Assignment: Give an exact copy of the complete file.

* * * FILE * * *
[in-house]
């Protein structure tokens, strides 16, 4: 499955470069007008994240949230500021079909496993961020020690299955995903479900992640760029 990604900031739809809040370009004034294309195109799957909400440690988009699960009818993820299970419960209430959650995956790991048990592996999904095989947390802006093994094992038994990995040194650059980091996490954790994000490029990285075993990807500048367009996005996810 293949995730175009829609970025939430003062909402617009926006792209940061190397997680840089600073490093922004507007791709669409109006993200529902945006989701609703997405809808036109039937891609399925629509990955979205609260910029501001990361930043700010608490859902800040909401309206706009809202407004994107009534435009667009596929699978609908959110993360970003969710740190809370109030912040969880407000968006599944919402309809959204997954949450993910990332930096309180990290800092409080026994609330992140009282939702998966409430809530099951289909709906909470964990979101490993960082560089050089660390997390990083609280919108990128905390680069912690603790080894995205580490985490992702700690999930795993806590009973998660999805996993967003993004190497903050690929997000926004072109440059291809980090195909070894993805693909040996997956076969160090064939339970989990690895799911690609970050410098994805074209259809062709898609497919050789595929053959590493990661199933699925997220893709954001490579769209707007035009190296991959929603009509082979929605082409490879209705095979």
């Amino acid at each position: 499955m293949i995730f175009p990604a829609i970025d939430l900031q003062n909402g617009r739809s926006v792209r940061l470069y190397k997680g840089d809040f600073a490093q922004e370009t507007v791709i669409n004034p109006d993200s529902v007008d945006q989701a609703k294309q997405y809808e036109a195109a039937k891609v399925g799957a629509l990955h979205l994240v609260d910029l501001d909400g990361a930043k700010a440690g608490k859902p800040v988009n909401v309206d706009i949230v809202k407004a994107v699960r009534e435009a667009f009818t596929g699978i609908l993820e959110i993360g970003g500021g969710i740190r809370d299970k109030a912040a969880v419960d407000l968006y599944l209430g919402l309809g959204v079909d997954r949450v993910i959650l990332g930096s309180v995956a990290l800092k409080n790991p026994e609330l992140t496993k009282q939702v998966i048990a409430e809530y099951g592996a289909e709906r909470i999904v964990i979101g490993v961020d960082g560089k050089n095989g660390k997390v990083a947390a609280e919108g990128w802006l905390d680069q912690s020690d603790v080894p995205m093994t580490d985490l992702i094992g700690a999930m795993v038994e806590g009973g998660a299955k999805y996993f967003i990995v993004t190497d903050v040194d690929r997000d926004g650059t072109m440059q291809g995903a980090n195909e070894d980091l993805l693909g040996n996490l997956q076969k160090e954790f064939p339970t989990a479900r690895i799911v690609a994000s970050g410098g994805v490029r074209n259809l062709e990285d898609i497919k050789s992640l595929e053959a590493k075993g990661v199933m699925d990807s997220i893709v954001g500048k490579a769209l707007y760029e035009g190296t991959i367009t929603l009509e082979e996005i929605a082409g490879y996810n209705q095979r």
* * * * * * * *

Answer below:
[in-house]
């Protein structure tokens, strides 16, 4: 499955470069007008994240949230500021079909496993961020020690299955995903479900992640760029 990604900031739809809040370009004034294309195109799957909400440690988009699960009818993820299970419960209430959650995956790991048990592996999904095989947390802006093994094992038994990995040194650059980091996490954790994000490029990285075993990807500048367009996005996810 293949995730175009829609970025939430003062909402617009926006792209940061190397997680840089600073490093922004507007791709669409109006993200529902945006989701609703997405809808036109039937891609399925629509990955979205609260910029501001990361930043700010608490859902800040909401309206706009809202407004994107009534435009667009596929699978609908959110993360970003969710740190809370109030912040969880407000968006599944919402309809959204997954949450993910990332930096309180990290800092409080026994609330992140009282939702998966409430809530099951289909709906909470964990979101490993960082560089050089660390997390990083609280919108990128905390680069912690603790080894995205580490985490992702700690999930795993806590009973998660999805996993967003993004190497903050690929997000926004072109440059291809980090195909070894993805693909040996997956076969160090064939339970989990690895799911690609970050410098994805074209259809062709898609497919050789595929053959590493990661199933699925997220893709954001490579769209707007035009190296991959929603009509082979929605082409490879209705095979």
């Amino acid at each position: 499955m293949i995730f175009p990604a829609i970025d939430l900031q003062n909402g617009r739809s926006v792209r940061l470069y190397k997680g840089d809040f600073a490093q922004e370009t507007v791709i669409n004034p109006d993200s529902v007008d945006q989701a609703k294309q997405y809808e036109a195109a039937k891609v399925g799957a629509l990955h979205l994240v609260d910029l501001d909400g990361a930043k700010a440690g608490k859902p800040v988009n909401v309206d706009i949230v809202k407004a994107v699960r009534e435009a667009f009818t596929g699978i609908l993820e959110i993360g970003g500021g969710i740190r809370d299970k109030a912040a969880v419960d407000l968006y599944l209430g919402l309809g959204v079909d997954r949450v993910i959650l990332g930096s309180v995956a990290l800092k409080n790991p026994e609330l992140t496993k009282q939702v998966i048990a409430e809530y099951g592996a289909e709906r909470i999904v964990i979101g490993v961020d960082g560089k050089n095989g660390k997390v990083a947390a609280e919108g990128w802006l905390d680069q912690s020690d603790v080894p995205m093994t580490d985490l992702i094992g700690a999930m795993v038994e806590g009973g998660a299955k999805y996993f967003i990995v993004t190497d903050v040194d690929r997000d926004g650059t072109m440059q291809g995903a980090n195909e070894d980091l993805l693909g040996n996490l997956q076969k160090e954790f064939p339970t989990a479900r690895i799911v690609a994000s970050g410098g994805v490029r074209n259809l062709e990285d898609i497919k050789s992640l595929e053959a590493k075993g990661v199933m699925d990807s997220i893709v954001g500048k490579a769209l707007y760029e035009g190296t991959i367009t929603l009509e082979e996005i929605a082409g490879y996810n209705q095979r």